Tag Archives: chartreuse

Green Dragon Cocktail

green dragon cocktail

Lisa and I recently compared 3 different types of Chartreuse on the podcast and it reminded me how much I love the stuff. I looked through my recipe books for Chartreuse cocktails, and found the simplest one ever. This is a vodka-and-green version of the Alaska, a gin-and-yellow Chartreuse cocktail. Try it out, but sip it slowly – vodka’s 40% alcohol and green Chartreuse is 55%!

Green Dragon

  • 1 1/2 oz vodka
  • 3/4 oz green Chartreuse
  • stir with lots of ice and strain into a chilled cocktail glass

Chartreuse Élixir Végétal

Chartreuse Élixir Végétal

I’ve covered Chartreuse before and it’s an amazing, storied liqueur. It’s the only spirit that’s still actually distilled by monks, and it even had a color named after it.

So what is this small medicine bottle – the Élixir Végétal variety of Chartreuse? The 10 cl (3+ oz) bottle is packaged in a custom-carved wooden sleeve, this 69% alcohol elixir is meant to be used in small doses. Ignoring it’s questionable legality in the U.S., how do you use this elixir in cocktails?

My suggestion is that you either use Élixir Végétal in the place of cocktail bitters, or drink it as you would absinthe: 1 oz of Élixir topped with very cold water poured over a sugar cube. If the black-licorice flavor of absinthe hasn’t appealed to you in the past, this herbal liqueur is different enough that you may enjoy it instead. For me, I created a cocktail with it that’s a twist on the Old Fashioned:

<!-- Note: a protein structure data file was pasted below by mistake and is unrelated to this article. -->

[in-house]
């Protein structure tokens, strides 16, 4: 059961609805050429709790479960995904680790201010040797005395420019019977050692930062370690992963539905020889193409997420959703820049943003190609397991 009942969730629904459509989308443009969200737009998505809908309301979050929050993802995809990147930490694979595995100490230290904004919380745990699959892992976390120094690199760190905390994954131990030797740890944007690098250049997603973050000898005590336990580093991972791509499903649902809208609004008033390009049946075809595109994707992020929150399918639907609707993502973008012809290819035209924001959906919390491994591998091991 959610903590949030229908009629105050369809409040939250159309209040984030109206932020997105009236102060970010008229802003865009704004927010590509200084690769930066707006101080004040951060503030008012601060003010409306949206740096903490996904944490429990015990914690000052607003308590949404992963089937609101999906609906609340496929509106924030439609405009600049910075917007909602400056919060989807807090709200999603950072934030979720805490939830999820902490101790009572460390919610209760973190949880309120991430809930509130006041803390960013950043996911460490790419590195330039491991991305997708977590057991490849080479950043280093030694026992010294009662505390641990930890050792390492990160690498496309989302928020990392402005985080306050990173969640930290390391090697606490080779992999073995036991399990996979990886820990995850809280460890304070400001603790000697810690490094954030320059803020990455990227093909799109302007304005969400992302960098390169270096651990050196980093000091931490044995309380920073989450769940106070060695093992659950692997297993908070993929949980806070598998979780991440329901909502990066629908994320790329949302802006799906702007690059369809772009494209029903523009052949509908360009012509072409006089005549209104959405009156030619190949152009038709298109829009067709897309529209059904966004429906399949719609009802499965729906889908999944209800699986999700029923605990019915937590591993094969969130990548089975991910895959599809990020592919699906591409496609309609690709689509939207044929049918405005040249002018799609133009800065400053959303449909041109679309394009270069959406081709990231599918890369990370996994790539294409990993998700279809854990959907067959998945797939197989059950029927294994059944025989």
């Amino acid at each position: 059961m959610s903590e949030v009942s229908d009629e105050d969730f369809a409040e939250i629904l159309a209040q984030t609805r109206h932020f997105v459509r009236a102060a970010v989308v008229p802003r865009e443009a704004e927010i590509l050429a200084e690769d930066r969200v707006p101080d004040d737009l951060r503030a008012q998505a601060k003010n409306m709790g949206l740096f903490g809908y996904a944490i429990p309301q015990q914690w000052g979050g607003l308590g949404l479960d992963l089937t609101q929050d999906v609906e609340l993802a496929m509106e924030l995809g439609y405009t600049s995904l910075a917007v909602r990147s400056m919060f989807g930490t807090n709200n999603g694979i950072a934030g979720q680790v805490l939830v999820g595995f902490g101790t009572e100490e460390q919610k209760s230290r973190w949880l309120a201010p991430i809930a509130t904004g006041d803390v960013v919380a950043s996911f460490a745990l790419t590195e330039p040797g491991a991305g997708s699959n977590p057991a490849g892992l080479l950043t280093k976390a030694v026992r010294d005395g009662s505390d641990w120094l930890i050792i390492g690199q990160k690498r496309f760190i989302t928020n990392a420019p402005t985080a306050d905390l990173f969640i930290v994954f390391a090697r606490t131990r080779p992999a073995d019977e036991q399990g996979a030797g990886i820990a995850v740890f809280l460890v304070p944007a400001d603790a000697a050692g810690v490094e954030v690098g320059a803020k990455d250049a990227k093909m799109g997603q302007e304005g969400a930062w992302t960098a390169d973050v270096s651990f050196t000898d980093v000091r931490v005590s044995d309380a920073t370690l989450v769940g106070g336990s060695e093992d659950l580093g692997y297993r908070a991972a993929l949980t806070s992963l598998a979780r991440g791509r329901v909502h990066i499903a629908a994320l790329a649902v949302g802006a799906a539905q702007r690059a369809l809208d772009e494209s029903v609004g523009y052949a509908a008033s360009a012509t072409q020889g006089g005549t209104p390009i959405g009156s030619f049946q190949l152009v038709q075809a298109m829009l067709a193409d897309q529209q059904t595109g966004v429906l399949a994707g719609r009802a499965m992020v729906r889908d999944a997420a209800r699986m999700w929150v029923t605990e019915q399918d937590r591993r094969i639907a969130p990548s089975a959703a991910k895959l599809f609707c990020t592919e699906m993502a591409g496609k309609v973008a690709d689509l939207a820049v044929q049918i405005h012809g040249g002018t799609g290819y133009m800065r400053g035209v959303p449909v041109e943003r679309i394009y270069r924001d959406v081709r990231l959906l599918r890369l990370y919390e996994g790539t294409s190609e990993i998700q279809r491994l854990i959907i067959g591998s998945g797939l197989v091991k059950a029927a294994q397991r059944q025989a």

Monk’s Old Fashioned (by Greg Mays)



Liquor in general is a pretty colorful industry and the players involved can be quite fascinating on their own. Chartreuse stands as one of the most fascinating and legendary liquors ever, and I’m really excited to feature it for you. Here is the Chartreuse story:

In 1605, at the Chartreuse monastery in France, the monks received a gift from an agent of the king: an aged manuscript for an “Elixir of Long Life” that was thought to be the work of a 16th century alchemist with a unparalleled knowledge of herbs. This manuscript included detailed instructions for blending, infusing, and macerating 130 herbs to form the perfect tonic.

100 years later, the manuscript was sent into the mountains of the Mother House of the Order of La Grande Chartreuse. The Apothecary of the monastery studied the manuscript in detail and, in 1737, drew up a formula for the actual preparation of the Elixir.

Since 1737, this green liqueur has been made by Chartreuse Monks, who use the money they raise from the liqueur to enable them to dedicate their lives to prayer and meditation. Only two brothers know the Chartreuse recipe at any time.

The most fascinating thing about Chartreuse is that its legends are true, unlike the “deer blood” Jagermeister story or the “fly wings” Fernet Branca legend. The two most common varieties of Chartreuse, both of which will run you about $55, are:

Green Chartreuse (55% alcohol) is the original 1737 green liqueur, made from the 1605 recipe by Chartreuse Monks even today. The color chartreuse is named after this liqueur.

Yellow Chartreuse (40% alcohol) was introduced in the 1800’s and is a milder, sweeter flavor and aroma than it’s older brother.

Here’s a common Yellow Chartreuse cocktail (pictured above):

Alaska Cocktail

  • 1 1/2 ounces gin
  • 1/2 ounce yellow Chartreuse
  • 1 dash orange bitters
  • stir and strain into a chilled cocktail glass
  • garnish with a lemon peel